conversing with the faithful, for fear lest the flock, to which he owed a better example, should suffer by the infection of his company.
bishop of London.
Hoveden, fol. 293.
Soon after, he wrote to the dean, archdeacon, and clergy of London, to acquaint them that he had excommunicated their bishop, and commands them to have no manner of correspondence with him. He gives them notice of some other
persons he had excommunicated, viz., Thomas Fitz-Ber- HENRY nard, Robert Parson of Broc, Hugh de St. Clare, Letard, K. of Eng. clerk of Northfleet, Nigel de Saccaville, Richard, brother of William Hastings, and some others already mentioned.
He informs them farther, that he had sent a solemn summons to several others; and that, unless they made satisfaction in the meantime, he was resolved to put them under the same censure upon Ascension-day. The persons mentioned are, Gilbert, archdeacon of Canterbury, and Robert, his vicar, Richard de Ivelcestre, Richard de Lucy, William Gifford, Adam de Cherings, and "all those who, either by the king's order, or their own presumption, have seized," says the archbishop, "any estates belonging to us, or our clerks; together with those who are known to have incited the king to oppress the liberties of the clergy, to banish and outlaw innocent persons; and who have either hindered the pope's agents, or ours, from pursuing the affairs and providing for the necessities of the Church." And, lastly, he bids them not concern themselves about the event; for, by God's assistance, he was well fortified in the favour of the apostolick see, and had no reason to apprehend any ill con- Ibid. sequence from the shuffling of his adversaries, or the appeals put in against him.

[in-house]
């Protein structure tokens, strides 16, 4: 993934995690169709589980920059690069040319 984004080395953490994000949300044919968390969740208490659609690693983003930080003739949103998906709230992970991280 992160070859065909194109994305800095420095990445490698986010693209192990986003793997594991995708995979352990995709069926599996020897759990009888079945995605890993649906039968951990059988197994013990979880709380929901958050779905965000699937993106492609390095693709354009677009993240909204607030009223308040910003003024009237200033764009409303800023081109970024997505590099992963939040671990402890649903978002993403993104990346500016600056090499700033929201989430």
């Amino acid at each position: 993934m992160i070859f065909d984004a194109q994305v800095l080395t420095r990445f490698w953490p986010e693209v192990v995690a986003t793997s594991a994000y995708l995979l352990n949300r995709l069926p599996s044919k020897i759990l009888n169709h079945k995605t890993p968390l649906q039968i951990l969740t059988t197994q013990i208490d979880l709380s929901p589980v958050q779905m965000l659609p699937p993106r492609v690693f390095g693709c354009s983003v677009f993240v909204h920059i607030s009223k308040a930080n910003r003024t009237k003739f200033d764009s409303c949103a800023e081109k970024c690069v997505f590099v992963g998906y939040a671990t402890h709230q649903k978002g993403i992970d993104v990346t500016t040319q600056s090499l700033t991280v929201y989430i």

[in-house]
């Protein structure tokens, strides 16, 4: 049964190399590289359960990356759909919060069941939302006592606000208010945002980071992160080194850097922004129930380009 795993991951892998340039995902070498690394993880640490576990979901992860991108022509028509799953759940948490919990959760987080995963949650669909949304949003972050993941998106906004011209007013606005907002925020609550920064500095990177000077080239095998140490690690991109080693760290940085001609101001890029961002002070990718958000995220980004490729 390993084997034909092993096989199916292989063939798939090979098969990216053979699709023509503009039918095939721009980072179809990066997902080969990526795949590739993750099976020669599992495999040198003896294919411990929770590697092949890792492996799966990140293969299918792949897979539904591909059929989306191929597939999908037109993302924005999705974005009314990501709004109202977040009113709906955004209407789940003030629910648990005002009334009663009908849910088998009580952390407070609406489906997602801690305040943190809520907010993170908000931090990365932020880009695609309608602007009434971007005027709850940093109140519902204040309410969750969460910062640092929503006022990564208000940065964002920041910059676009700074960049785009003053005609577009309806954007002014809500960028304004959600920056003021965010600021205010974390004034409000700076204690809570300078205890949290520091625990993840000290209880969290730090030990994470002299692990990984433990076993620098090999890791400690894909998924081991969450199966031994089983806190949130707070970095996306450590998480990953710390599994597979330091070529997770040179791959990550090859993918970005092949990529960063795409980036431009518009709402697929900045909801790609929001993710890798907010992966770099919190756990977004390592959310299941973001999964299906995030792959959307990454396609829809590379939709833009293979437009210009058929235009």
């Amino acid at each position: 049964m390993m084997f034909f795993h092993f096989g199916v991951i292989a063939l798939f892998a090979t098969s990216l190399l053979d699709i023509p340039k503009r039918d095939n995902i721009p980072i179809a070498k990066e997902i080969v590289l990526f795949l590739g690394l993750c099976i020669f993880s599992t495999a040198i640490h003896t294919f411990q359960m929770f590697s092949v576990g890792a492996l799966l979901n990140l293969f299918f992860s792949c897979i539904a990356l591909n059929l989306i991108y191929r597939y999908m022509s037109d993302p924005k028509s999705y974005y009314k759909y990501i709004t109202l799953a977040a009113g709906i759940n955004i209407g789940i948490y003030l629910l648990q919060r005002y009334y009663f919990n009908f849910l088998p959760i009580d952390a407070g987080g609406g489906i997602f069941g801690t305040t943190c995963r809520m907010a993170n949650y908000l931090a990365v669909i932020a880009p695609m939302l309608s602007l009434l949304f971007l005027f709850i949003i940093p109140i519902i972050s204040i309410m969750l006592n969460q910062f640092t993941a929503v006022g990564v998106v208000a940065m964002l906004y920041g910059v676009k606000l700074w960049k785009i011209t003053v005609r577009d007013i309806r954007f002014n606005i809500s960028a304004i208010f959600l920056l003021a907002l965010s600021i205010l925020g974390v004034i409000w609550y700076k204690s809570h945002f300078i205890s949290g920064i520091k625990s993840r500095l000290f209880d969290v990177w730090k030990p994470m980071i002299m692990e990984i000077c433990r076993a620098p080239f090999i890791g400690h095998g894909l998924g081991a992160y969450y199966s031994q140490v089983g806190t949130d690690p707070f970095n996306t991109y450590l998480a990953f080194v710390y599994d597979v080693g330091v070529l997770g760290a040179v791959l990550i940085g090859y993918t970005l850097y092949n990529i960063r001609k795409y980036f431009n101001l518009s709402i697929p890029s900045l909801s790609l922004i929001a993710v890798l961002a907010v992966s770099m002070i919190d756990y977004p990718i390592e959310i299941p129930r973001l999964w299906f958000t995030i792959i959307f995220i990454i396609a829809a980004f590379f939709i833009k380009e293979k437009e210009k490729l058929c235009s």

He wrote a letter to Robert, bishop of Hereford, much lis complaint of to the same purpose; commanding him, both in his own that prelate name and the pope's, to publish the excommunication against to the bishop of Hereford. the persons above mentioned, and particularly, he declaims in a very tragical manner against the bishop of London; complains, that instead of repenting he grew more perverse and haughty upon his excommunication; that he had the presumption to give out, that since his translation from Hereford he was under no obligations of canonical obedience to the church of Canterbury; and that he designed to get Hoveden, the archiepiscopal see removed from thence to London.
This year, as Gervase of Canterbury reports, the Eng- A design to lish court designed to renounce Alexander, and set up pope AlexPaschal, the antipope. Henry, duke of Saxony, being in Paschal's interest, and having lately married Maud, the king's daughter, might probably bring forward this resolution. To make this project the more feasible, there was an order sent from the court, to swear the subject to an im